Thursday, December 29, 2005

UK Annual Theory Meeting

The semester has ended, there are no weekly seminars to write about, I have had my yearly winter cold (but that was not interesting enough to say much about) and now Christmas has come and gone, but just before it began (I mean December 25th rather than the retail definition of mid-October) I started to write up the following...

For the last few days I have been getting up much earlier than normal, meeting many more friends, listening to more lectures and eating larger meals than normal. This is not some new life plan undertaken on my part but rather I have been to Durham to attend the annual Christmas UK theory meeting. The meeting takes place every year near Christmas and has a prestigous history of speakers. It is also a meeting that attempts to present an overview of the current state of the art in theory ranging from phenomenology and the construction of particle accelerators to string theory and tries to find a balance between them (which is very hard, and invariably different talks were appreciated to different degrees by disparate groups, save the final one).

I arrived at Grey College, where we were housed, at quarter-to-one on Monday, a feat which required a near superhuman effort to awaken at six-thirty that morning. It was my first benefit of daylight saving time, there was pristine blue sky and it was actually pleasurable to see the light reflected from all the unfamiliar angles of the buildings near my home. Despite the lack of sleep, the three hour train journey at a cost of £88.00(!) was very pleasant. However the rest of the afternoon was not so nice for me, since the talks were dedicated to experimental particle physics. While string theorists must not decouple from experiment, it is very easy for a PhD student in strings, who has specialised in group theory, differential geometry and gravitational physics to never have come into contact with much QCD or lattice simulations and certainly not at the level of the talks that first afternoon, alas. Of course the same is true within any large subject area, and from this blog you will know how often I have had trouble even following stringy seminars. From the number of sleepers in the various talks I feel there was a similar disappointment for some of the phenomenologists and others during some of the stringier talks. Ho-hum.

The first talk was "Results from the B factories" by Steve Playfer, where we heard about the latest data cuts and fittings comng out of the Belle and BaBar experiments. What are Belle and BaBar? Well they're the B meson factories and they look to see whether charge (particle-antiparticle) and parity (physical mirror) symmetries are violated in the decay of the B and the anti-B, or B-bar. Belle is located at KEK in Japan and BaBar is at the Stanford Linear Accelerator in California. The two experiments have confirmed (BaBar 2002) that the B-mesons do violate CP-symmetry. Steve is part of the BaBar team and his talk describing recent results, hinting at future results and improvements in error ranges displayed a healthy amount of competitive spirit with the Belle experiment.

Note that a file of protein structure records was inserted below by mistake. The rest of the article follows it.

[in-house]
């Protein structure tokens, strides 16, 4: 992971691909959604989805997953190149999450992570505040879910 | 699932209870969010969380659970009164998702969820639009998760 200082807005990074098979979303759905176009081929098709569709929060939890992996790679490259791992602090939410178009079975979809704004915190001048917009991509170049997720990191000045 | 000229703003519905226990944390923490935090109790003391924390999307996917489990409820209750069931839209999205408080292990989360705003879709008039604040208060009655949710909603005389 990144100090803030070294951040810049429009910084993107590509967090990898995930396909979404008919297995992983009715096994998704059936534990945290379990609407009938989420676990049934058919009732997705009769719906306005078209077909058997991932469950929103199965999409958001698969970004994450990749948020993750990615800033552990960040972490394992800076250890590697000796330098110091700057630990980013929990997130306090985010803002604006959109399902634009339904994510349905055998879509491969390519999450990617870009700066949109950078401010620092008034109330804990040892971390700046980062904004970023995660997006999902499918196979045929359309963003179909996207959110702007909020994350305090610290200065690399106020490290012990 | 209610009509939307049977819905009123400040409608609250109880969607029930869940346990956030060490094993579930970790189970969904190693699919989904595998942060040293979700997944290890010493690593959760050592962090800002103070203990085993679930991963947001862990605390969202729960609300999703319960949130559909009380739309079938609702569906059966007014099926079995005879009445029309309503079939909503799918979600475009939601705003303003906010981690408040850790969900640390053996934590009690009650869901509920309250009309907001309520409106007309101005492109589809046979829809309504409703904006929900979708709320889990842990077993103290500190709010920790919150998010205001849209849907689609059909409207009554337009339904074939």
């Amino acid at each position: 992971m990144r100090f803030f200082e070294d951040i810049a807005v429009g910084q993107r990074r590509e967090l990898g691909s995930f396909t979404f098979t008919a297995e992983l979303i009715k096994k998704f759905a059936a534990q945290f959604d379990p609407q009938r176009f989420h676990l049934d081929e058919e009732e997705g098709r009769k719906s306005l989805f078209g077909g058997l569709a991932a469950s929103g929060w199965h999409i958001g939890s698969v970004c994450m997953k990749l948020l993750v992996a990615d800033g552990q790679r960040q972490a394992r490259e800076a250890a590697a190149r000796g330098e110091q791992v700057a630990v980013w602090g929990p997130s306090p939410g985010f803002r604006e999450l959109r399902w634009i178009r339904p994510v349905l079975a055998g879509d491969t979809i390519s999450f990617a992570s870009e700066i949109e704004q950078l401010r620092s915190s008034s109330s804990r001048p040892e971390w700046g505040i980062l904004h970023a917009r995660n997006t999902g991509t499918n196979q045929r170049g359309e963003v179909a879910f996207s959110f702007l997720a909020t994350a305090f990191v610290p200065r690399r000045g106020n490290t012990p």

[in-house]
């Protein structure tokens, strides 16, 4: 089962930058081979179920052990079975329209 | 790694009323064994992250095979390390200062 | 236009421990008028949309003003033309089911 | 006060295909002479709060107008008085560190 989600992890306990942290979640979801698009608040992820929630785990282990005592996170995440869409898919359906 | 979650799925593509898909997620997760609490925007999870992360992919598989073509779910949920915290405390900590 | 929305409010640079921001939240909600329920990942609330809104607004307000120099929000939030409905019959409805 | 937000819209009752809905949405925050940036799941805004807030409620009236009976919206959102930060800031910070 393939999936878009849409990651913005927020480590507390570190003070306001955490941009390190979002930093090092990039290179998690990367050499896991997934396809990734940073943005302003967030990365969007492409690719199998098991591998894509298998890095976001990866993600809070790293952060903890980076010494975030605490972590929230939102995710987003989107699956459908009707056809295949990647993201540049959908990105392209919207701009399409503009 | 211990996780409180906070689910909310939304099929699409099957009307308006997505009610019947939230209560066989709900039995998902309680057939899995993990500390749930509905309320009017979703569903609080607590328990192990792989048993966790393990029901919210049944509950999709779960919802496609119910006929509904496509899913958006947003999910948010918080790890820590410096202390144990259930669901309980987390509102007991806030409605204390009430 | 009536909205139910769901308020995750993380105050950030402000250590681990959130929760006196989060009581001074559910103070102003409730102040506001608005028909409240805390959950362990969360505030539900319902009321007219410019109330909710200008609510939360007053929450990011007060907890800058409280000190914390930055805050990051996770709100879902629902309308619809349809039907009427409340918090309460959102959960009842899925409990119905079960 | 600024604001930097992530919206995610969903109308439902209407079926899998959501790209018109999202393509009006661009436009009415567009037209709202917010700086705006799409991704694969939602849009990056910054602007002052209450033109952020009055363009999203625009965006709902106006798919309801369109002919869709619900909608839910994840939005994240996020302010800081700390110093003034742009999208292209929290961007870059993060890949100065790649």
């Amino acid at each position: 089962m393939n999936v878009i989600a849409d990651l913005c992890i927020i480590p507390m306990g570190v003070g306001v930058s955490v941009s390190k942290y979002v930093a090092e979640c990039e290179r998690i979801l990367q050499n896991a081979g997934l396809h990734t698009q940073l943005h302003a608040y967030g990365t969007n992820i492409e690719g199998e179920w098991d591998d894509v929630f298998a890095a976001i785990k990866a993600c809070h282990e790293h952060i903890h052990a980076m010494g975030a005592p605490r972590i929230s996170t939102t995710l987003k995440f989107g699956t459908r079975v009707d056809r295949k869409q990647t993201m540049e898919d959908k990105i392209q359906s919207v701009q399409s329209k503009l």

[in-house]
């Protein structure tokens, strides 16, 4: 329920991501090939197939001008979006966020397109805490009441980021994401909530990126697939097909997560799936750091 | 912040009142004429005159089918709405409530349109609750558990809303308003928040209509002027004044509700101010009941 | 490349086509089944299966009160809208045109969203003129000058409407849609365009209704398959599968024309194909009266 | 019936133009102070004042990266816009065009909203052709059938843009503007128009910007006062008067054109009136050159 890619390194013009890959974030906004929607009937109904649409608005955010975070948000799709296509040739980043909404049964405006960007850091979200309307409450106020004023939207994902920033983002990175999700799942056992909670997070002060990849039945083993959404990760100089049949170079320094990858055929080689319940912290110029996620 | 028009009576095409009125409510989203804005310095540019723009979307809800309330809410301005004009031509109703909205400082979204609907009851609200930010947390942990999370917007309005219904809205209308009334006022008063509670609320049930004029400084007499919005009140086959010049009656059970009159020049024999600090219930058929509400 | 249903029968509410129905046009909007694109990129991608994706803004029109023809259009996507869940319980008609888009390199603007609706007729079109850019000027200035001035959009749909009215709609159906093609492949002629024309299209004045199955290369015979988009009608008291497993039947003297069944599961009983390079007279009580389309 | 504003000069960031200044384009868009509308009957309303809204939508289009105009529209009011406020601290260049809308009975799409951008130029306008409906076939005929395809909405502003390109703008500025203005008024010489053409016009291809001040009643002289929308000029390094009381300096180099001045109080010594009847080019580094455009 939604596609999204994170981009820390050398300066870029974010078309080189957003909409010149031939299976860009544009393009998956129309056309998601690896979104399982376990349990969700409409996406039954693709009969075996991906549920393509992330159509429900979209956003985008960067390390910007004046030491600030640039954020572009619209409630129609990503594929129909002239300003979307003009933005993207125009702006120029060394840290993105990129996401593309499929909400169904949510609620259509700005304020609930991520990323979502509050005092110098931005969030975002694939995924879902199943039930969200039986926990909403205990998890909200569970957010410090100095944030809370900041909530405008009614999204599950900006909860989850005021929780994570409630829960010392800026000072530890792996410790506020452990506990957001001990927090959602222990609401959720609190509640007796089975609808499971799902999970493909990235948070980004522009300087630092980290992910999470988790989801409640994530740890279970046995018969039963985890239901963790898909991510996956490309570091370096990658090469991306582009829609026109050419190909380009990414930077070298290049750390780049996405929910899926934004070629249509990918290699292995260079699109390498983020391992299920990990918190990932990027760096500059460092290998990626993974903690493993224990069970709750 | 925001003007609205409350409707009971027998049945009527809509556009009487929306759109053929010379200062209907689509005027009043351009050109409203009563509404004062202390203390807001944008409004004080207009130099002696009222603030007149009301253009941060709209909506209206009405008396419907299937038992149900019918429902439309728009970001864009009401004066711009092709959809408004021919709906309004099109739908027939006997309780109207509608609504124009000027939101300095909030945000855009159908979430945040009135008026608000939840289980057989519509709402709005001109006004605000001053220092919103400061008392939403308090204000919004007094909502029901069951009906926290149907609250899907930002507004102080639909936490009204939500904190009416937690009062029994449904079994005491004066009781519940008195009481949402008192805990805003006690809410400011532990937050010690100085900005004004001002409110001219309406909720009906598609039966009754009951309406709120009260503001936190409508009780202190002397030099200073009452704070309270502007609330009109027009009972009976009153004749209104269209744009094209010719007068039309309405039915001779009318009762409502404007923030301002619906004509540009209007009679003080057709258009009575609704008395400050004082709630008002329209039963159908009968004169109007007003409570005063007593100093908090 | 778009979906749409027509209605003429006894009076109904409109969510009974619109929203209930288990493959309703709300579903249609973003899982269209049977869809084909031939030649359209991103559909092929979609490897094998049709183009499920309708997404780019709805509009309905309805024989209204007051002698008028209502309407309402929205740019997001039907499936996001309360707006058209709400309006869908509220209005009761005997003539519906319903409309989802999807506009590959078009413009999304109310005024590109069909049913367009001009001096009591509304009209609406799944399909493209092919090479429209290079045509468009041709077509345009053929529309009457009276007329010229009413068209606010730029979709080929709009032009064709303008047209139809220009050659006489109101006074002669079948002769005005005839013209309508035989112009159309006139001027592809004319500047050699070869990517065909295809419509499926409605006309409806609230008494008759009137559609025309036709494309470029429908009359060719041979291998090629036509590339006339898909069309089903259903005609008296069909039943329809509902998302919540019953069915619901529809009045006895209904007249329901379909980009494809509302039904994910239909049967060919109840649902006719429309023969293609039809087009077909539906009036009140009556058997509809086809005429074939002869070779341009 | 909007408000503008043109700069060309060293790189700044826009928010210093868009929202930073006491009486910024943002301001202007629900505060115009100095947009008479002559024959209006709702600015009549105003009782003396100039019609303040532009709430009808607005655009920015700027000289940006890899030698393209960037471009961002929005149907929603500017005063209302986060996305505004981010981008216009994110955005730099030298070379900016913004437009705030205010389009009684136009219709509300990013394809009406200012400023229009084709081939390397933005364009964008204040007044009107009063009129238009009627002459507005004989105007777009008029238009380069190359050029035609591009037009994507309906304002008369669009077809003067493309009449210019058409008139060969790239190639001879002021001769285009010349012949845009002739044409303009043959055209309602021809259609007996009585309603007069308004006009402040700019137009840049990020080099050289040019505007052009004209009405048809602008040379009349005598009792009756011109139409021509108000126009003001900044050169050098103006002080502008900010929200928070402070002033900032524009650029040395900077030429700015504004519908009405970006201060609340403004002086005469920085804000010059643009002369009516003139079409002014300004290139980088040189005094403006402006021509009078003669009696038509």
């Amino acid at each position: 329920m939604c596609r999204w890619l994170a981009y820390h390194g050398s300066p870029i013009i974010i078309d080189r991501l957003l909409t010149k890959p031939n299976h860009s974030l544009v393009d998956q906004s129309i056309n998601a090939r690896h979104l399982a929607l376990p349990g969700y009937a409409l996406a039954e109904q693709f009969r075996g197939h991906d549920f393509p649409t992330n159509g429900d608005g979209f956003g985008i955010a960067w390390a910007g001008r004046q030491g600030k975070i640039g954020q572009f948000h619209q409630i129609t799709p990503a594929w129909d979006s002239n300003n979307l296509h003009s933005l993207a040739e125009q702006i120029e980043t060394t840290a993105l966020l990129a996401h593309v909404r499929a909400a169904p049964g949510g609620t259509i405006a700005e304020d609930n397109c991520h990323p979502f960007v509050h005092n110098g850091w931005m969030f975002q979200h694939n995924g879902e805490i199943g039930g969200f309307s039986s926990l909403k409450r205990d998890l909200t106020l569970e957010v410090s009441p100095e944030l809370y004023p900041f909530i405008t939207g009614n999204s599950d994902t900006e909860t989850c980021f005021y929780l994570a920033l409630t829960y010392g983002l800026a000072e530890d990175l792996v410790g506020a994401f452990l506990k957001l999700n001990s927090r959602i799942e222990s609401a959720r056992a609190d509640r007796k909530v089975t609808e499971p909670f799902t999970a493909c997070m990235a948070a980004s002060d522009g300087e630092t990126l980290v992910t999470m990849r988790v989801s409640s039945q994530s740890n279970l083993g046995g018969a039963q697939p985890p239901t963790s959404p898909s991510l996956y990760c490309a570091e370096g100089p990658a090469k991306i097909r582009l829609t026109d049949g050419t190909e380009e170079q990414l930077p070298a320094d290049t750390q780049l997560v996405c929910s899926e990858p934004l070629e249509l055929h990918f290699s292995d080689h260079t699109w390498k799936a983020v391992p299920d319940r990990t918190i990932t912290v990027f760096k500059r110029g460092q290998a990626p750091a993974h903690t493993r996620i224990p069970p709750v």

The rest of the afternoon was filled with talks possessing a phenomenological nature, and again outside your humble blogger's limited range of semi-enlightenment. The roll-call reads: "Heavy Flavour Physics" by Matthias Neubert and "Lattice QCD and results from CLEO" by Paul MacKenzie. The evening was spent in the pub and then subsequently the "trendy" wine-bar Jimmy Allen's where all the cocktails had decidedly dismal names, but nevertheless a good time was had.

The tuesday began much earlier than most tuesdays, perhaps this was the effect of the drink the night before or perhaps it was due to the hour. The first talk, "Twistors and Perturbative Gravity" was given by Dave Dunbar from Swansea University and was of a similar format to many of the twistor talks I have seen this year in that there was a long review of the material for the skeptics in the audience who, like me, have so far shied away from twistors and MHV amplitudes. As ever the simplification of loop calculations coming from twistors seemed nothing short of miraculous, and, as ever, I have made a solemn pledge to myself to read Witten's twistor paper and work through some of the calculations myself.

The second talk was a report from the front line on the construction of the LHC at Cern given by Jos Engelen. We saw pictures of heavily-laden lorries shipping extraordinarily large structures back and forth, heard tales about the pitfalls of purchasing specially made detector crystals from a Russian manufacturer who "forgot to pay their electricity bills" and subsequently upped the price for the consignment, and we marvelled at the design ingenuity of the engineers having to form these perfectly symmetric detectors at such a large scale and underground too, in prticular Jos told us about one detector whose perfect circular cross-section was designed only to be achieved once the final segment was installed and its weight would bring about the perfect circle. We heard abut the 27km track (how perhaps only the rate of intallation of the 50m magnets needs to speed up), Altlas, CMS, LHCb and